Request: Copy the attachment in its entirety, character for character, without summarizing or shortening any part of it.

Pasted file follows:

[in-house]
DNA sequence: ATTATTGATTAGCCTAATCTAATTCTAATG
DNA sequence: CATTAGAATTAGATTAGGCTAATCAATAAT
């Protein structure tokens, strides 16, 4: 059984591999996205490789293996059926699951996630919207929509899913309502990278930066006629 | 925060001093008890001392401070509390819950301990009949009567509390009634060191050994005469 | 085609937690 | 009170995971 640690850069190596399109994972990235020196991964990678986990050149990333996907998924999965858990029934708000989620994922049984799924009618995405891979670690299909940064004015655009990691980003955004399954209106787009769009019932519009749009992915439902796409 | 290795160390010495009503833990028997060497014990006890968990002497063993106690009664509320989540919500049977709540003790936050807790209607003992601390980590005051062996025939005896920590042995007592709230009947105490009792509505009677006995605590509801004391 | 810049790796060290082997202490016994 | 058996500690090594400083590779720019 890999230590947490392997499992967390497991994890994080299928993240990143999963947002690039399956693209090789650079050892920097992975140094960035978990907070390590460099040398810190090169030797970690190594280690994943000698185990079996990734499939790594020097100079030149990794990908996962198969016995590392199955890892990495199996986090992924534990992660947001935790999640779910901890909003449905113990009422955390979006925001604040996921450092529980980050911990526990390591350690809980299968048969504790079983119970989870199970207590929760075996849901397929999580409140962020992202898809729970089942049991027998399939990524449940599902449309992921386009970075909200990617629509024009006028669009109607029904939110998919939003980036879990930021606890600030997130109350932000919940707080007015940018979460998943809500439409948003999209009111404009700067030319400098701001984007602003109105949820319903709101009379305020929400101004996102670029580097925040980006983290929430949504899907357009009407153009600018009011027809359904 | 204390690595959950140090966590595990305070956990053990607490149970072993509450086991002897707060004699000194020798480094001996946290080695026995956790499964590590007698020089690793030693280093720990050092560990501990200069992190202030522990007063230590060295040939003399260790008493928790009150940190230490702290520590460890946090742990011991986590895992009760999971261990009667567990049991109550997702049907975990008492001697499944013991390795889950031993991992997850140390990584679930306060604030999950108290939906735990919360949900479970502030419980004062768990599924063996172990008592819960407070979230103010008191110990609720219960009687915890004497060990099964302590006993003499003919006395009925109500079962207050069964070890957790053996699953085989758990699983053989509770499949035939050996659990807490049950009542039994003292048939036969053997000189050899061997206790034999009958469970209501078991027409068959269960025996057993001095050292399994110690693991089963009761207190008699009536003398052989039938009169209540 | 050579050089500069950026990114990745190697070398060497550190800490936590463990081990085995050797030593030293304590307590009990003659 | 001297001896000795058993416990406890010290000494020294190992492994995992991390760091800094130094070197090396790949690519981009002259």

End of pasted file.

[in-house]
DNA sequence: ATTATTGATTAGCCTAATCTAATTCTAATG
DNA sequence: CATTAGAATTAGATTAGGCTAATCAATAAT
């Protein structure tokens, strides 16, 4: 059984591999996205490789293996059926699951996630919207929509899913309502990278930066006629 | 925060001093008890001392401070509390819950301990009949009567509390009634060191050994005469 | 085609937690 | 009170995971 640690850069190596399109994972990235020196991964990678986990050149990333996907998924999965858990029934708000989620994922049984799924009618995405891979670690299909940064004015655009990691980003955004399954209106787009769009019932519009749009992915439902796409 | 290795160390010495009503833990028997060497014990006890968990002497063993106690009664509320989540919500049977709540003790936050807790209607003992601390980590005051062996025939005896920590042995007592709230009947105490009792509505009677006995605590509801004391 | 810049790796060290082997202490016994 | 058996500690090594400083590779720019 890999230590947490392997499992967390497991994890994080299928993240990143999963947002690039399956693209090789650079050892920097992975140094960035978990907070390590460099040398810190090169030797970690190594280690994943000698185990079996990734499939790594020097100079030149990794990908996962198969016995590392199955890892990495199996986090992924534990992660947001935790999640779910901890909003449905113990009422955390979006925001604040996921450092529980980050911990526990390591350690809980299968048969504790079983119970989870199970207590929760075996849901397929999580409140962020992202898809729970089942049991027998399939990524449940599902449309992921386009970075909200990617629509024009006028669009109607029904939110998919939003980036879990930021606890600030997130109350932000919940707080007015940018979460998943809500439409948003999209009111404009700067030319400098701001984007602003109105949820319903709101009379305020929400101004996102670029580097925040980006983290929430949504899907357009009407153009600018009011027809359904 | 204390690595959950140090966590595990305070956990053990607490149970072993509450086991002897707060004699000194020798480094001996946290080695026995956790499964590590007698020089690793030693280093720990050092560990501990200069992190202030522990007063230590060295040939003399260790008493928790009150940190230490702290520590460890946090742990011991986590895992009760999971261990009667567990049991109550997702049907975990008492001697499944013991390795889950031993991992997850140390990584679930306060604030999950108290939906735990919360949900479970502030419980004062768990599924063996172990008592819960407070979230103010008191110990609720219960009687915890004497060990099964302590006993003499003919006395009925109500079962207050069964070890957790053996699953085989758990699983053989509770499949035939050996659990807490049950009542039994003292048939036969053997000189050899061997206790034999009958469970209501078991027409068959269960025996057993001095050292399994110690693991089963009761207190008699009536003398052989039938009169209540 | 050579050089500069950026990114990745190697070398060497550190800490936590463990081990085995050797030593030293304590307590009990003659 | 001297001896000795058993416990406890010290000494020294190992492994995992991390760091800094130094070197090396790949690519981009002259």